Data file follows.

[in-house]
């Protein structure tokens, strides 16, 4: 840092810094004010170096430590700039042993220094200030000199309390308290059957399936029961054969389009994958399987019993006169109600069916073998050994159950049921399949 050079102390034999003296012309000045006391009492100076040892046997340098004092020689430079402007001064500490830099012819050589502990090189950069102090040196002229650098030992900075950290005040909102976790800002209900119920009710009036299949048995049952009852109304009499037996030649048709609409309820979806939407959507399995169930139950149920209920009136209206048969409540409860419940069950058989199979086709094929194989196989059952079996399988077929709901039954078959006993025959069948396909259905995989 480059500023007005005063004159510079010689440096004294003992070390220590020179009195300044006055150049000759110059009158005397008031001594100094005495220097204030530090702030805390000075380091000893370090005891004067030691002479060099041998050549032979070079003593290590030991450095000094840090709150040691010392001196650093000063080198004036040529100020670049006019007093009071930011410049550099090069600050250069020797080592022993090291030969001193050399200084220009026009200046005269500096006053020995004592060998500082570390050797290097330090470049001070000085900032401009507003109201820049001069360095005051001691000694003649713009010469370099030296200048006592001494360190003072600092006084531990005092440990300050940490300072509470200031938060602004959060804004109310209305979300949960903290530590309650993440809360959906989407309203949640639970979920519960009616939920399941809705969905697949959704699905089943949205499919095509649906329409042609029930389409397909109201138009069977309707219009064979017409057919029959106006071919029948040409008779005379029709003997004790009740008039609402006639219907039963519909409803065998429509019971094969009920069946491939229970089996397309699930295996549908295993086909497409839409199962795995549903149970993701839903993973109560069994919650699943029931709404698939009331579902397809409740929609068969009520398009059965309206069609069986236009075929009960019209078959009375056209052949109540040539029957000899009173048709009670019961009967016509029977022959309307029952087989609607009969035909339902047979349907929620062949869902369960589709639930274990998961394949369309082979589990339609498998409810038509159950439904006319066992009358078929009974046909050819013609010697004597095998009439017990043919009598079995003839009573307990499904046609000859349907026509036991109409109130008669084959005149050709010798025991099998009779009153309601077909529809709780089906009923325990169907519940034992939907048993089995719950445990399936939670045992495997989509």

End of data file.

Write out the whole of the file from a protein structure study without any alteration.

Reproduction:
[in-house]
């Protein structure tokens, strides 16, 4: 840092810094004010170096430590700039042993220094200030000199309390308290059957399936029961054969389009994958399987019993006169109600069916073998050994159950049921399949 050079102390034999003296012309000045006391009492100076040892046997340098004092020689430079402007001064500490830099012819050589502990090189950069102090040196002229650098030992900075950290005040909102976790800002209900119920009710009036299949048995049952009852109304009499037996030649048709609409309820979806939407959507399995169930139950149920209920009136209206048969409540409860419940069950058989199979086709094929194989196989059952079996399988077929709901039954078959006993025959069948396909259905995989 480059500023007005005063004159510079010689440096004294003992070390220590020179009195300044006055150049000759110059009158005397008031001594100094005495220097204030530090702030805390000075380091000893370090005891004067030691002479060099041998050549032979070079003593290590030991450095000094840090709150040691010392001196650093000063080198004036040529100020670049006019007093009071930011410049550099090069600050250069020797080592022993090291030969001193050399200084220009026009200046005269500096006053020995004592060998500082570390050797290097330090470049001070000085900032401009507003109201820049001069360095005051001691000694003649713009010469370099030296200048006592001494360190003072600092006084531990005092440990300050940490300072509470200031938060602004959060804004109310209305979300949960903290530590309650993440809360959906989407309203949640639970979920519960009616939920399941809705969905697949959704699905089943949205499919095509649906329409042609029930389409397909109201138009069977309707219009064979017409057919029959106006071919029948040409008779005379029709003997004790009740008039609402006639219907039963519909409803065998429509019971094969009920069946491939229970089996397309699930295996549908295993086909497409839409199962795995549903149970993701839903993973109560069994919650699943029931709404698939009331579902397809409740929609068969009520398009059965309206069609069986236009075929009960019209078959009375056209052949109540040539029957000899009173048709009670019961009967016509029977022959309307029952087989609607009969035909339902047979349907929620062949869902369960589709639930274990998961394949369309082979589990339609498998409810038509159950439904006319066992009358078929009974046909050819013609010697004597095998009439017990043919009598079995003839009573307990499904046609000859349907026509036991109409109130008669084959005149050709010798025991099998009779009153309601077909529809709780089906009923325990169907519940034992939907048993089995719950445990399936939670045992495997989509």